There is no single solution to the Coast Guard’s technology problems; however, the Commandant’s “Tech Revolution” is a step in the right direction.18 Under this initiative, which aims to modernize the service’s IT infrastructure, the Coast Guard should launch an innovation network modeled after the Air Force’s AFWERX, which brings together industry, academia, and the military to rapidly get the best technology into the hands of the operators.19 A Coast Guard network of innovation hubs in San Francisco, New London, Connecticut, and Washington, D.C., could act as a conduit through which cutting-edge technologies are rapidly integrated into PSC units.
A Starting Point
The arrival of the polar security cutters will mark a pivotal moment in the history of the U.S. Arctic and the beginning of a new era of polar operations. The PSCs will operate in a unique maritime transportation system, and the Coast Guard must think innovatively about how it will manage these assets. Balancing research missions, national security demands, and traditional statutory missions will require advances in operational support.
Without quick action to properly support the PSCs, they will not be the “one platform conducts all” asset that the Coast Guard has dreamed of. Rather, they will be constrained by easily predictable bottlenecks. During a major search and rescue, survivors might perish when command centers realize their search patterns do not accurately model Arctic Ocean currents. As an oil spill unfolds, the PSCs might not receive high-resolution satellite imagery because connectivity is poor. The Arctic is indifferent to whether the Coast Guard is ready for the challenges to come. We must not be.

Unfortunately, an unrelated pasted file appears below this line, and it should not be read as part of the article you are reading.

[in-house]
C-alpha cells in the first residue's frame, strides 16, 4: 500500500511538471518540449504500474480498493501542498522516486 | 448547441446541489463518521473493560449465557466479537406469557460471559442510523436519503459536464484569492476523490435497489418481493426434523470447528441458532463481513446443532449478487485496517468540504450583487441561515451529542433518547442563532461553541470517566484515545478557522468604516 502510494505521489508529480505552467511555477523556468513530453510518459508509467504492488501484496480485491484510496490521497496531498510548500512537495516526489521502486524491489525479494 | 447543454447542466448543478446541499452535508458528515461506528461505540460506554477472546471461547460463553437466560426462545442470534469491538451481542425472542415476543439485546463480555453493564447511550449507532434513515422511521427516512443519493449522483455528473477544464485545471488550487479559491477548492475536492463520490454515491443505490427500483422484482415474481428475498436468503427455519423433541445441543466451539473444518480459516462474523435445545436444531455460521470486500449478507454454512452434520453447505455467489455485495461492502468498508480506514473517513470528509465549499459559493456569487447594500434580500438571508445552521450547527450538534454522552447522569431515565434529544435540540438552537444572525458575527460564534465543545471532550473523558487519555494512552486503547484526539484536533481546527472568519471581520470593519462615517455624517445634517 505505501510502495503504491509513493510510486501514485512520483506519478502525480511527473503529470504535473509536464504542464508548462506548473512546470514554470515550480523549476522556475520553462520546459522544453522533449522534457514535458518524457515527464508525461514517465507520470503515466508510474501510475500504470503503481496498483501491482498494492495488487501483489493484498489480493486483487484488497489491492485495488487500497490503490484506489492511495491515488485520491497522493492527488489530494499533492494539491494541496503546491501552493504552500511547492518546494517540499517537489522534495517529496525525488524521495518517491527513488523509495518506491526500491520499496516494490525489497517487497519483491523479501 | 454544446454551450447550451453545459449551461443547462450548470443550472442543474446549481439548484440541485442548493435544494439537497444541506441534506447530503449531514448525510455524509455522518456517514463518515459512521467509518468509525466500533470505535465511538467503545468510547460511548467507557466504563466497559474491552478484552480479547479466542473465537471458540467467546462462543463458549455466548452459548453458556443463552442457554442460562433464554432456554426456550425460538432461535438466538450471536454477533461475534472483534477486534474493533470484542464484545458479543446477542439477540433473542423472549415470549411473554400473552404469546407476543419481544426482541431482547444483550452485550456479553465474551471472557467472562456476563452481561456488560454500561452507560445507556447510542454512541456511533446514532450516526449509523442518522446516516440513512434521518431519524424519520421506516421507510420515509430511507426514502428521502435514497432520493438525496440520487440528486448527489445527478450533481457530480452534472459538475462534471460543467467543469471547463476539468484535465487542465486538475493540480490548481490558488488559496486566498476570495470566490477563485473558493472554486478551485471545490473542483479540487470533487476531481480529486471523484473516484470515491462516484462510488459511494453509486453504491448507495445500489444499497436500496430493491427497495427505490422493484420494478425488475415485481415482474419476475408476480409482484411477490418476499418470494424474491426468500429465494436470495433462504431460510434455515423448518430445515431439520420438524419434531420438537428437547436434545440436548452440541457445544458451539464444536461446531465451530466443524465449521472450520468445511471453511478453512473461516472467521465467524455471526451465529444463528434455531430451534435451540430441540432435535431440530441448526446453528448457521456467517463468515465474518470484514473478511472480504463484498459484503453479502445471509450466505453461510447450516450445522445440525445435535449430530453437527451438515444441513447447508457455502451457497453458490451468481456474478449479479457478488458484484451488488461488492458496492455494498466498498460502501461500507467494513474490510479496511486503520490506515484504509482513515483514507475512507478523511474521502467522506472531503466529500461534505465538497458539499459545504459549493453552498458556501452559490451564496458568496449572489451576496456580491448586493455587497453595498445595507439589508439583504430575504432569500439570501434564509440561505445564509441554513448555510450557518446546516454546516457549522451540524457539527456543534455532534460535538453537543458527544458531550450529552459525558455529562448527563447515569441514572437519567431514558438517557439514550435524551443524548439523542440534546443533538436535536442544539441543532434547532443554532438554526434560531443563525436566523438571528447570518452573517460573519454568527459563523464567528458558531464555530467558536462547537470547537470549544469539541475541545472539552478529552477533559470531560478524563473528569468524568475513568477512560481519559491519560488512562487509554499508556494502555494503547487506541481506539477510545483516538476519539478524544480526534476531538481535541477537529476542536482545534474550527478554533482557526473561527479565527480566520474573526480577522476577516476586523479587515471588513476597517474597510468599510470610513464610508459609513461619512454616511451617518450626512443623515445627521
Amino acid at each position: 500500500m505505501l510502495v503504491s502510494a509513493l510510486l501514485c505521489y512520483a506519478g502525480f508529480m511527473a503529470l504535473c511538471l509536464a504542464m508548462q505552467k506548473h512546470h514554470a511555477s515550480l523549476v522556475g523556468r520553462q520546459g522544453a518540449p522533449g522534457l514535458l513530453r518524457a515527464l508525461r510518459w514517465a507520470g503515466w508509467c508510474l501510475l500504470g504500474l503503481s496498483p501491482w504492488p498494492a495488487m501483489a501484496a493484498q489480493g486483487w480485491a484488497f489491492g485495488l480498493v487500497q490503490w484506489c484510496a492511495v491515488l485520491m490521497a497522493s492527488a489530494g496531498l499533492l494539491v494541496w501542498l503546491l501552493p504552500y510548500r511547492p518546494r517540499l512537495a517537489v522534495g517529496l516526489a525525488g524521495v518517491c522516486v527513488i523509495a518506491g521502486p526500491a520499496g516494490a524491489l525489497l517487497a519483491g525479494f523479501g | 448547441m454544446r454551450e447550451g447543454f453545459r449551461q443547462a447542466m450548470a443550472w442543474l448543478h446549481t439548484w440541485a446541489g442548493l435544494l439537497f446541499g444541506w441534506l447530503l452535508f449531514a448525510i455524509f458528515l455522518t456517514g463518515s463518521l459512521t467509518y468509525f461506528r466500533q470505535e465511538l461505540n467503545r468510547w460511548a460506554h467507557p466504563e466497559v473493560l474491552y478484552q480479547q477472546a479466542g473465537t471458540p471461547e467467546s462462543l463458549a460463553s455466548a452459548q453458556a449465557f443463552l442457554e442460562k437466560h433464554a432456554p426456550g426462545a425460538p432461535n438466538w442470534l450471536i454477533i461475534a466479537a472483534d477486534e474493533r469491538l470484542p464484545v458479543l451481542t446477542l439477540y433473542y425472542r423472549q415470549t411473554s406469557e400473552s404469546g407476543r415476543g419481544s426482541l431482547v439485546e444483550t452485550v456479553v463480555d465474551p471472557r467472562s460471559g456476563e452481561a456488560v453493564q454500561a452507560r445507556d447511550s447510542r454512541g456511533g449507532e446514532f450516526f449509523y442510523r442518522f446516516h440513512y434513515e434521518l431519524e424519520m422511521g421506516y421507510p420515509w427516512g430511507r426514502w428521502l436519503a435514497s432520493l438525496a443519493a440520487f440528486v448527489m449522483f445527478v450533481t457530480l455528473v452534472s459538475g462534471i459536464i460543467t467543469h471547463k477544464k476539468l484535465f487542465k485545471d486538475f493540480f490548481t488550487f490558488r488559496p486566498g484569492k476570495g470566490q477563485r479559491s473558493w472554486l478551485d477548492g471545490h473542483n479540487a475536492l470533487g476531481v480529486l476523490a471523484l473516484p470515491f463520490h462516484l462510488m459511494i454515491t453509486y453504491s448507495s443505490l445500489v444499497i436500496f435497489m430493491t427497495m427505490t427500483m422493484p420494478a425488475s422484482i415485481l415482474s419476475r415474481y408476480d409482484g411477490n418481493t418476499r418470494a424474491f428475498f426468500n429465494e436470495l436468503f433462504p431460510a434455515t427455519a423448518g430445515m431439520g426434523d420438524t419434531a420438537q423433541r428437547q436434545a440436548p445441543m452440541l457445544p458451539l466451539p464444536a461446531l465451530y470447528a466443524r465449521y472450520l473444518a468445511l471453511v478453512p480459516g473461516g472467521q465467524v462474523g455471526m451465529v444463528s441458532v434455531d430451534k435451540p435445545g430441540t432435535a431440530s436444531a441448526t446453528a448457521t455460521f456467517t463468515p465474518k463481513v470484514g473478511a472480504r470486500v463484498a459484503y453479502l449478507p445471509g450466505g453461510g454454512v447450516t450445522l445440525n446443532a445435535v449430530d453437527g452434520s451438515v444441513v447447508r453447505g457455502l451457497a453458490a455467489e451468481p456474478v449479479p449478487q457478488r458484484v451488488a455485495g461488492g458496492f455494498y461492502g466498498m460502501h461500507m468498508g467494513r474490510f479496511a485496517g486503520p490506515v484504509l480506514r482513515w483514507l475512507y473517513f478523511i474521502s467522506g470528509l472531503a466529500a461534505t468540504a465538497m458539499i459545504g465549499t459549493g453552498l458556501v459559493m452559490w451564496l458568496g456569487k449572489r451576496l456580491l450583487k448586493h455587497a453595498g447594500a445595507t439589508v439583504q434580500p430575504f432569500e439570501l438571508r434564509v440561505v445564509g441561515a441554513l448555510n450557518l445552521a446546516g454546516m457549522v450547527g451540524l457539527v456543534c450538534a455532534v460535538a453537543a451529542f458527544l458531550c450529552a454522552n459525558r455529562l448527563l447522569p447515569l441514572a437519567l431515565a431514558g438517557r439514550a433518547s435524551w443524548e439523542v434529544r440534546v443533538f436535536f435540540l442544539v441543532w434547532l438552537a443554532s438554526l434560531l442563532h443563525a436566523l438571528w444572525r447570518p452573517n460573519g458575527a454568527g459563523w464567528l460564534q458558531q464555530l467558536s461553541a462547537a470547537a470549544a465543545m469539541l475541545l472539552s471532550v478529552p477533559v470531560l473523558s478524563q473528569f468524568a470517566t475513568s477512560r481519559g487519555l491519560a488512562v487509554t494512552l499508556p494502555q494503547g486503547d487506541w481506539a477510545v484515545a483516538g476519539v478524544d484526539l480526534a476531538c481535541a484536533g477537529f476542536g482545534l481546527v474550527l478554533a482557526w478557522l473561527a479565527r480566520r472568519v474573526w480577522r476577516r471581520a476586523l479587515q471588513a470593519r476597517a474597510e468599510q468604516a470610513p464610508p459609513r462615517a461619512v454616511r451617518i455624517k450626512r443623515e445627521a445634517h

1. Dennis L. Bryant, “USCG Polar Security Cutters: The History and Future,” MarineLink, 15 April 2020, www.marinelink.com/news/uscg-polar-security-cutters-history-477597.
2. Gidget Fuentes, “Schultz: Cutter Funding Welcomed But More Investments Needed to Sustain Coast Guard,” USNI News, 21 February 2020.
3. Hanane Becha, “Coast Guard Deploys CubeSats for Arctic EPIRB Coverage,” The Maritime Executive, 3 December 2018.
4. Nathaniel Herz, “NTSB: Pilot Inexperience and Unfavorable Winds Factored into Fatal PenAir Crash in Unalaska,” Alaska Public Media, 16 November 2019.
5. “Emergency Towing Systems,” Division of Spill Prevention and Response, Prevention Preparedness and Response, Alaska Department of Environmental Conservation.
6. “About the Trauma System,” Alaska Department of Health and Social Services, Division of Public Health.
7. Malte Humpert and Andreas Raspotnik, “The Future of Arctic Shipping along the Transpolar Sea Route,” Arctic Yearbook 2012, 285.
8. Deutsche Welle, “Russia: Hundreds of Fishermen Stranded on Gigantic Ice Floe,” DW.com, 29 January 2020.
9. “Ten Ships, 600 Crew Trapped in Frozen Sea of Okhotsk,” BBC News, 31 December 2010.
10. Reuters, “Chilean Air Force Chief Says Cause of Antarctic Plane Crash May Never Be Known,” The Guardian, 22 December 2019.
11. ALCGOFF 125/18, “Afloat Icebreaking Training Program (AITP),” 7 December 2018, https://content.govdelivery.com/accounts/USDHSCG/bulletins/220f14a.
12. “Hungry North Pole Explorers Horn and Ousland Near End of Epic Trek,” BBC.com, 6 December 2019.
13. U.S. Coast Guard Addendum to the United States National Search and Rescue Supplement, January 2013.
14. Canadian Coast Guard, Ice Navigation in Canadian Waters, ch. 4, “Navigation in Ice Covered Waters,” 26 July 2019.
15. “About Us,” Kepler Communications, www.keplercommunications.com/company/about.
16. “Ice Navigator,” Rutter Radar Solutions, https://rutter.ca/ice-navigation/.
17. “Sea Ice Monitoring,” ICEYE, www.iceye.com/use-cases/maritime.
18. “Coast Guard Releases New Tech Revolution Road Map,” National Defense Magazine, 20 February 2020.
19. “Frequently Asked Questions,” AFWERX, www.afwerx.af.mil/faq.html.